Wednesday, May 23, 2012

Adjusting a Tuning Fork

I wanted something to help demonstrate the accuracy of my HotPaw music tuner apps for iPhone, iPad, and even Macs.  So I ordered a Concert A 440 tuning fork from Amazon.  It arrived in the mail a couple days later.  I quickly tried it out.  Big Problem!  The fork measured 9 cents sharp or 442 Hz.  Thinking something might be wrong with my tuners, I checked the tuning fork against 5 competing tuner apps.  But they all reported the pitch to be around the same amount sharp.  Was my iPhone broken?  To rule that out, I again checked the tuning fork with strobe tuner apps on a different iPhone and also an iPad.  Same result.

This tuning fork was out-of-tune.

But I found a quick-and-dirty fix.

As an online education forum suggested, a interesting school science experiment might be to see if adding weights and changing their position on a tuning fork will change the frequency of the fork. So I played science student, and tried the experiment.

Two big rubber bands on the tines clearly lowered the frequency... by way too much. Next I tried a couple strips of masking tape wrapped around the very end of the each tuning fork tine. That also lowered the frequency, by only a bit too much, to 20 cents flat. So I removed those pieces of tape and carefully measured them. Then I cut some tape strips about 9/29ths as long (actually a few mm longer). Wrapped the new lengths of tape on the fork tines, and the fork rang 3 cents flat. A little more fine trimming of the length of the tape with some sharp scissors, and I got the fork to measure within +-1 cent of 440 Hz, as measured against several calibrated iPhone tuners (both dial and strobe). The fork also now sounds good when played simultaneously with an mp3 of a 440 Hz tone to check for beats.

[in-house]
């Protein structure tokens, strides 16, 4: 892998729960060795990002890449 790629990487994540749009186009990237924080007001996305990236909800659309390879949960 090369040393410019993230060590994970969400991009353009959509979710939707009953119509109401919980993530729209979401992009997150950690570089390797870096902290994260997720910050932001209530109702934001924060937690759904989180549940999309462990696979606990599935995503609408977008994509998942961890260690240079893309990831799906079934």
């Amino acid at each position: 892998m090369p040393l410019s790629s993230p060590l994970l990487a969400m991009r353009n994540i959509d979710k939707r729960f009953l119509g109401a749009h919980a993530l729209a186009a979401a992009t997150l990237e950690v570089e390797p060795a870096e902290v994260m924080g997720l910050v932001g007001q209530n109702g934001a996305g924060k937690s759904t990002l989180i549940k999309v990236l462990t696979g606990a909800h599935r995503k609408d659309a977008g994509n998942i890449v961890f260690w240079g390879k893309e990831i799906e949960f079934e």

The tone probably isn't as pure, and tape will eventually age and wear, but this quick fix should work well enough until my next trip to a good music store for a better quality tuning fork.

1 comment:

  1. I'm wondering if the methods you used to measure the frequency of that tuning fork depended on the speed of sound in air. The latter depends on temperature, barometric pressure and humidity. I don't really know by how much.

    But many years ago I bumped into the first chair trombonist with the Chicago symphony, who happened to be practicing in a studio near my trumpet lesson. Somehow the subject came up, and he was delighted to have found an explanation for the slightly differing pitches he experienced while practicing under different weather conditions.